Few American dishes represent the diversity of American cuisine as well as clam chowder. Red, white, or clear it has changed form countless times yet is always a hit with diners.
But first off, what exactly is clam chowder?
According to Merriam-Webster Dictionary chowder is "a soup or stew of seafood (such as clams or fish) usually made with milk or tomatoes, salt pork, onions, and other vegetables."
Yet the actual recipe of this soup varies depending what part of the country it comes from, but most often it includes clams, potatoes, onions, and some form of pork.
The biggest variation between the recipes is the broth: Some chefs use milk to produce a thick, creamy broth while others use a red broth made with tomatoes and spices. in addition there’s also a clear broth made with just clam juice.
While chowders may be made differently, they all share one thing in common: everyone rates their chowder as best!
So when was clam chowder first created?
Culinary historians believe that the New England style of chowder was introduced to New England and Canada by the mid-1700s. Chowder continued to gain popularity over the years and was being served in Boston at Ye Olde Union Oyster House (America’s oldest continuously operating restaurant) as early as 1836. Clam chowder was so popular that it was even described in Herman Melville's Moby Dick.
Just how many different varieties of clam chowder are there?
The most popular and well known versions are the New England-style and Manhattan-style chowders, distinguished by their white and red colors, respectively. However, there are many other distinct varieties from all over the East Coast as well as the West Coast.
New England clam chowder was undoubtedly the first. It is defined as "a thick chowder made from clams, potatoes, onions, sometimes salt pork, and milk or cream." The recipe usually calls for heavy cream, light cream, or whole milk as the base for the soup. This addition of milk or cream — producing the soup's unmistakable white color — is the biggest difference between the New England style and all the rest.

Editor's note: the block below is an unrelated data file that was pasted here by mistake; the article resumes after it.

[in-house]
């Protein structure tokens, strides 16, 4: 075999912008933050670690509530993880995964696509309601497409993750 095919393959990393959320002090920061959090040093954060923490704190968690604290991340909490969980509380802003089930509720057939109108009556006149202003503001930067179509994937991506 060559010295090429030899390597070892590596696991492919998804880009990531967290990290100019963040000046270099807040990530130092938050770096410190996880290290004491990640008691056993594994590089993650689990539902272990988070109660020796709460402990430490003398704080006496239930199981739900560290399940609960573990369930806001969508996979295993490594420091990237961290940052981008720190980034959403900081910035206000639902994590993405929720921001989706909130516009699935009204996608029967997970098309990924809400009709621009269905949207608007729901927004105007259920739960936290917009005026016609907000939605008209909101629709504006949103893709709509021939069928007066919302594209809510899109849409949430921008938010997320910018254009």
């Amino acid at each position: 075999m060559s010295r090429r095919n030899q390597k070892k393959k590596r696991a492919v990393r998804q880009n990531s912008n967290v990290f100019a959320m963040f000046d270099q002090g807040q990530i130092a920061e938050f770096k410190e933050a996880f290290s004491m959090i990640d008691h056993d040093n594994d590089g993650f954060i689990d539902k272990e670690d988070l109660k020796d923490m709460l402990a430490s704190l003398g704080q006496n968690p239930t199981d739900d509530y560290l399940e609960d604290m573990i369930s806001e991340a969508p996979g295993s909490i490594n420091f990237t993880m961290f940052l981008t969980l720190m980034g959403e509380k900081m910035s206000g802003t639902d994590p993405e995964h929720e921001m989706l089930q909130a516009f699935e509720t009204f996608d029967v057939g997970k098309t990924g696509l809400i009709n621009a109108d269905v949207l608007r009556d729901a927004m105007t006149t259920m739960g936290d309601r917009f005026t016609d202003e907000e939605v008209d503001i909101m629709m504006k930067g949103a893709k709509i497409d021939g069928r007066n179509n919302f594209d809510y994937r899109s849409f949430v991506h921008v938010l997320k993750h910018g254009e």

Manhattan clam chowder, on the other hand, can be recognized by its red color, created by tomatoes and tomato paste. The broth is much thinner than the thicker New England version and while it also includes potatoes, most Manhattan-style chowders boast a variety of vegetables like carrots, celery, onion, and garlic for added flavor.
The first recipe for "Manhattan Clam Chowder" was published in 1934 in a cookbook called Soups and Sauces by Virginia Elliott and Robert Jones. While the name "Manhattan" stuck, the soup has little to do with New York City's famed borough.
Not to be left out, New Jersey has also created its own version, which is somewhat similar to Manhattan clam chowder. It's made with tomatoes but also creamed asparagus, light cream, and bacon. It's also seasoned with Old Bay spice, parsley, and celery powder.
Going deeper into the South to Florida where St. Augustine calls Minorcan clam chowder one of its signature dishes. This one is similar to Manhattan-style with a tomato-based but with one very unique ingredient: datil pepper.
The pepper — varying in color from green to a yellowish orange — is indigenous to Cuba and was brought to Florida hundreds of years ago by the Spanish. Its sweet, tart, and spicy taste gives the soup it's one-of-a-kind flavor. The name Minorcan refers to Florida settlers from the island of Minorca, Spain who created the hearty soup using local ingredients but with Mediterranean style.
There is also a Rhode Island clam chowder, known for its clear broth. In fact, the small state also has a red version of the famous soup. Unlike the Manhattan-style chowder, this one is not made with any actual tomatoes — it's made with tomato purée— or any added vegetables.
In the Outer Banks of North Carolina, there's a version dubbed Hatteras Island-style clam chowder — a broth-based soup that skips using both cream and tomatoes. It's commonly made with smaller clams due to their sweet flavor. The ingredients are cooked in a clam juice that uses only salt and pepper as a seasoning.
And not to be missed is the West Coast’s Cabo Clam Chowder, a California favorite with bold Latin flavors like chipotle. The recipe also includes onions, corns, jalapeños, and peppers, plus black beans, garlic, cilantro, cumin, and lime. The dish is most often garnished with tortilla strips.
With such a wide range of choices, it’s easy to see why America loves its chowder - each one as exciting as the region it calls home. But why savor just local favorites when, thanks to chowders, you can enjoy truly American flavors from sea to shining sea… all thanks to the humble clam!